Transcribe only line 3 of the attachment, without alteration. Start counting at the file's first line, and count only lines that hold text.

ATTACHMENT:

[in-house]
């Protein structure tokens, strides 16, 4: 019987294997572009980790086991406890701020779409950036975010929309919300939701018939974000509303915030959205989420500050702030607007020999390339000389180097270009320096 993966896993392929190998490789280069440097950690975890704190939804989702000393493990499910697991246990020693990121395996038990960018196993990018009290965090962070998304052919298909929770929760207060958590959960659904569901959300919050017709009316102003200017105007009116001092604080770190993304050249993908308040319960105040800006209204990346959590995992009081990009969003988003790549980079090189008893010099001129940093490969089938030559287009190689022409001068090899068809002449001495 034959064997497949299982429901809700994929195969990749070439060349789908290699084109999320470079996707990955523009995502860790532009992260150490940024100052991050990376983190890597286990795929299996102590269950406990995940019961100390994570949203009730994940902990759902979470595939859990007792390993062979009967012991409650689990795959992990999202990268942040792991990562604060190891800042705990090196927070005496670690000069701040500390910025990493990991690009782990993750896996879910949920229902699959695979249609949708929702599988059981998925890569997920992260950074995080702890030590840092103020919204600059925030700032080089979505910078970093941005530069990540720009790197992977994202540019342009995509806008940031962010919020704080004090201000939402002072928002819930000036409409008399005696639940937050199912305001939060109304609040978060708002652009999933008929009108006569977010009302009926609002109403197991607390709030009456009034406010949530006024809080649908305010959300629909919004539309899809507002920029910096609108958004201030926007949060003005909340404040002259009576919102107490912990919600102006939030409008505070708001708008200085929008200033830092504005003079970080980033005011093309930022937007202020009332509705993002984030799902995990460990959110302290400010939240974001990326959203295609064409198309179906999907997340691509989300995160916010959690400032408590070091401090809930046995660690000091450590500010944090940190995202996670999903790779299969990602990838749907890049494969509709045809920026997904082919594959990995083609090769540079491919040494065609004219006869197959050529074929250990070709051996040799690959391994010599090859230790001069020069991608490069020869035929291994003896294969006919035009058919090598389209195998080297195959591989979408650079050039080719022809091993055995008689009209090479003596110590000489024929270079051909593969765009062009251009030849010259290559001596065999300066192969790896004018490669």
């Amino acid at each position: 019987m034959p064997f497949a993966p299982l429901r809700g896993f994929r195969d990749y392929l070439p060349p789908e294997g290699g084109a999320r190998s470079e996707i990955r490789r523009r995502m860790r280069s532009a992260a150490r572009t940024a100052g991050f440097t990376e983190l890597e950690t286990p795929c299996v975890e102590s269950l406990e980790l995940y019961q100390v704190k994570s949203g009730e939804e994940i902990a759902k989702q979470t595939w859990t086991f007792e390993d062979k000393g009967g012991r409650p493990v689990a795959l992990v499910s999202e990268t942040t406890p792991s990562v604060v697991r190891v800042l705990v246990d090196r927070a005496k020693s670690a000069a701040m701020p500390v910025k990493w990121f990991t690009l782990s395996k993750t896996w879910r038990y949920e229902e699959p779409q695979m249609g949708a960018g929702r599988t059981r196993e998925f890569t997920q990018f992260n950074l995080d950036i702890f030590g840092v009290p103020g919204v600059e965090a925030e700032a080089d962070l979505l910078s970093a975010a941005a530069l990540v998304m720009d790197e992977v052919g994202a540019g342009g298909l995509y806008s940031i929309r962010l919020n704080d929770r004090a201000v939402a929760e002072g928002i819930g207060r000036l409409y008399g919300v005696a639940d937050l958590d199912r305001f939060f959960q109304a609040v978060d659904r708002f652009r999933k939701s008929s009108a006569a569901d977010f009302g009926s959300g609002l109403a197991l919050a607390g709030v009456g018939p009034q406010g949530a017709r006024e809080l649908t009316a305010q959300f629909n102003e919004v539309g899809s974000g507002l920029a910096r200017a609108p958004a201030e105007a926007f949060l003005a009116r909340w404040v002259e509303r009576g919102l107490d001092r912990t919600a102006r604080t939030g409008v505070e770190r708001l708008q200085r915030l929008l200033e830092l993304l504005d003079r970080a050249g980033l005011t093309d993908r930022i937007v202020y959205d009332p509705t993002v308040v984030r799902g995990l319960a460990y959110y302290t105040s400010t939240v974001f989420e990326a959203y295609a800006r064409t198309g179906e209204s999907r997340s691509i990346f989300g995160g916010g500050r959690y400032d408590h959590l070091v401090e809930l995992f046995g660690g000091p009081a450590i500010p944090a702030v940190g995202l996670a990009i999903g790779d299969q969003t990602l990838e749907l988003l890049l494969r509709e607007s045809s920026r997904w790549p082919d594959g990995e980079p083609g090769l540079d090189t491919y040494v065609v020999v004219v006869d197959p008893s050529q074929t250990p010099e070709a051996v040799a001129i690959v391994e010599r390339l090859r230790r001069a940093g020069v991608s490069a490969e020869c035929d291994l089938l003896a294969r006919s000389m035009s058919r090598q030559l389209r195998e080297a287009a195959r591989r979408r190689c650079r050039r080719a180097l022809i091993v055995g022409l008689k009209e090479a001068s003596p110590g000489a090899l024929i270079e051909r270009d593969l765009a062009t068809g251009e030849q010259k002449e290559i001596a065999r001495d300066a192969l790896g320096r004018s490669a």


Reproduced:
């Amino acid at each position: 019987m034959p064997f497949a993966p299982l429901r809700g896993f994929r195969d990749y392929l070439p060349p789908e294997g290699g084109a999320r190998s470079e996707i990955r490789r523009r995502m860790r280069s532009a992260a150490r572009t940024a100052g991050f440097t990376e983190l890597e950690t286990p795929c299996v975890e102590s269950l406990e980790l995940y019961q100390v704190k994570s949203g009730e939804e994940i902990a759902k989702q979470t595939w859990t086991f007792e390993d062979k000393g009967g012991r409650p493990v689990a795959l992990v499910s999202e990268t942040t406890p792991s990562v604060v697991r190891v800042l705990v246990d090196r927070a005496k020693s670690a000069a701040m701020p500390v910025k990493w990121f990991t690009l782990s395996k993750t896996w879910r038990y949920e229902e699959p779409q695979m249609g949708a960018g929702r599988t059981r196993e998925f890569t997920q990018f992260n950074l995080d950036i702890f030590g840092v009290p103020g919204v600059e965090a925030e700032a080089d962070l979505l910078s970093a975010a941005a530069l990540v998304m720009d790197e992977v052919g994202a540019g342009g298909l995509y806008s940031i929309r962010l919020n704080d929770r004090a201000v939402a929760e002072g928002i819930g207060r000036l409409y008399g919300v005696a639940d937050l958590d199912r305001f939060f959960q109304a609040v978060d659904r708002f652009r999933k939701s008929s009108a006569a569901d977010f009302g009926s959300g609002l109403a197991l919050a607390g709030v009456g018939p009034q406010g949530a017709r006024e809080l649908t009316a305010q959300f629909n102003e919004v539309g899809s974000g507002l920029a910096r200017a609108p958004a201030e105007a926007f949060l003005a009116r909340w404040v002259e509303r009576g919102l107490d001092r912990t919600a102006r604080t939030g409008v505070e770190r708001l708008q200085r915030l929008l200033e830092l993304l504005d003079r970080a050249g980033l005011t093309d993908r930022i937007v202020y959205d009332p509705t993002v308040v984030r799902g995990l319960a460990y959110y302290t105040s400010t939240v974001f989420e990326a959203y295609a800006r064409t198309g179906e209204s999907r997340s691509i990346f989300g995160g916010g500050r959690y400032d408590h959590l070091v401090e809930l995992f046995g660690g000091p009081a450590i500010p944090a702030v940190g995202l996670a990009i999903g790779d299969q969003t990602l990838e749907l988003l890049l494969r509709e607007s045809s920026r997904w790549p082919d594959g990995e980079p083609g090769l540079d090189t491919y040494v065609v020999v004219v006869d197959p008893s050529q074929t250990p010099e070709a051996v040799a001129i690959v391994e010599r390339l090859r230790r001069a940093g020069v991608s490069a490969e020869c035929d291994l089938l003896a294969r006919s000389m035009s058919r090598q030559l389209r195998e080297a287009a195959r591989r979408r190689c650079r050039r080719a180097l022809i091993v055995g022409l008689k009209e090479a001068s003596p110590g000489a090899l024929i270079e051909r270009d593969l765009a062009t068809g251009e030849q010259k002449e290559i001596a065999r001495d300066a192969l790896g320096r004018s490669a």